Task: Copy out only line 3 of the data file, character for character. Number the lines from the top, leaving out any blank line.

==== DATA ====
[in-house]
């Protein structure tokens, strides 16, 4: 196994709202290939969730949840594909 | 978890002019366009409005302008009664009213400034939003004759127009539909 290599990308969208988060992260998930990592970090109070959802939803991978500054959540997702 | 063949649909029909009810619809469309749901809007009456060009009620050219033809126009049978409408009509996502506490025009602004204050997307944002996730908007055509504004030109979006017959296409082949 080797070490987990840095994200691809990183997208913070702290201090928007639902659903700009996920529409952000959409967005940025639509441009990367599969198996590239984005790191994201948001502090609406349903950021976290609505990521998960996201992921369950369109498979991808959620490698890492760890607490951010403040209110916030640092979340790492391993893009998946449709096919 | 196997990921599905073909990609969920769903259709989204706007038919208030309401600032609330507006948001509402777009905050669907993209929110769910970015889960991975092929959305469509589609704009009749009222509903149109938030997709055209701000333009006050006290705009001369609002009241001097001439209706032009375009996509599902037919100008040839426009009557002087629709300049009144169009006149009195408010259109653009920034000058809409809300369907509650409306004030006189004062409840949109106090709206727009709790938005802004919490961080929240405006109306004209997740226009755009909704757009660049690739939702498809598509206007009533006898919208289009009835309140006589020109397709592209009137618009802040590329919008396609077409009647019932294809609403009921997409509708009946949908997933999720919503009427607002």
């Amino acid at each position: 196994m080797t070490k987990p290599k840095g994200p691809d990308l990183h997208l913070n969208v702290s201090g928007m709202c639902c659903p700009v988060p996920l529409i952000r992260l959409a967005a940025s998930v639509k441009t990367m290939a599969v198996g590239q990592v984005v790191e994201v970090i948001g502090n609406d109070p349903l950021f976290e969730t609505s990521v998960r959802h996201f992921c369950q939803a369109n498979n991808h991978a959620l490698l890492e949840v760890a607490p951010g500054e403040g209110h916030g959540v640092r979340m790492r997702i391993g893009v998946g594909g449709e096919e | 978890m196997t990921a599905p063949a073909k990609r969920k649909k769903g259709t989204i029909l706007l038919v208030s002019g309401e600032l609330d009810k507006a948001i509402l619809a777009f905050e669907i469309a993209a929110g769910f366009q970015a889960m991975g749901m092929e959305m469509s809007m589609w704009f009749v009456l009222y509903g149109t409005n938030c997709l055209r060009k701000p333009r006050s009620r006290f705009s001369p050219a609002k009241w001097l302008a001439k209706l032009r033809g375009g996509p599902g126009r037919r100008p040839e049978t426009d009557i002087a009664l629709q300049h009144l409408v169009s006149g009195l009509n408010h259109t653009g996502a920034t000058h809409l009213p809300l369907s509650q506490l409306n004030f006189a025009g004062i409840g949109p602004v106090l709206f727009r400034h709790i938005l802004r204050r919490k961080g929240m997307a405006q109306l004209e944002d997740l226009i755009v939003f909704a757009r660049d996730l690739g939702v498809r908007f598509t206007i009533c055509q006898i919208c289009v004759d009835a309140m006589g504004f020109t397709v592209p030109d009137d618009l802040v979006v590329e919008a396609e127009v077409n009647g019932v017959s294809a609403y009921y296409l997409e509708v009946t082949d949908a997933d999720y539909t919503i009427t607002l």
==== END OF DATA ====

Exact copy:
């Amino acid at each position: 196994m080797t070490k987990p290599k840095g994200p691809d990308l990183h997208l913070n969208v702290s201090g928007m709202c639902c659903p700009v988060p996920l529409i952000r992260l959409a967005a940025s998930v639509k441009t990367m290939a599969v198996g590239q990592v984005v790191e994201v970090i948001g502090n609406d109070p349903l950021f976290e969730t609505s990521v998960r959802h996201f992921c369950q939803a369109n498979n991808h991978a959620l490698l890492e949840v760890a607490p951010g500054e403040g209110h916030g959540v640092r979340m790492r997702i391993g893009v998946g594909g449709e096919e | 978890m196997t990921a599905p063949a073909k990609r969920k649909k769903g259709t989204i029909l706007l038919v208030s002019g309401e600032l609330d009810k507006a948001i509402l619809a777009f905050e669907i469309a993209a929110g769910f366009q970015a889960m991975g749901m092929e959305m469509s809007m589609w704009f009749v009456l009222y509903g149109t409005n938030c997709l055209r060009k701000p333009r006050s009620r006290f705009s001369p050219a609002k009241w001097l302008a001439k209706l032009r033809g375009g996509p599902g126009r037919r100008p040839e049978t426009d009557i002087a009664l629709q300049h009144l409408v169009s006149g009195l009509n408010h259109t653009g996502a920034t000058h809409l009213p809300l369907s509650q506490l409306n004030f006189a025009g004062i409840g949109p602004v106090l709206f727009r400034h709790i938005l802004r204050r919490k961080g929240m997307a405006q109306l004209e944002d997740l226009i755009v939003f909704a757009r660049d996730l690739g939702v498809r908007f598509t206007i009533c055509q006898i919208c289009v004759d009835a309140m006589g504004f020109t397709v592209p030109d009137d618009l802040v979006v590329e919008a396609e127009v077409n009647g019932v017959s294809a609403y009921y296409l997409e509708v009946t082949d949908a997933d999720y539909t919503i009427t607002l």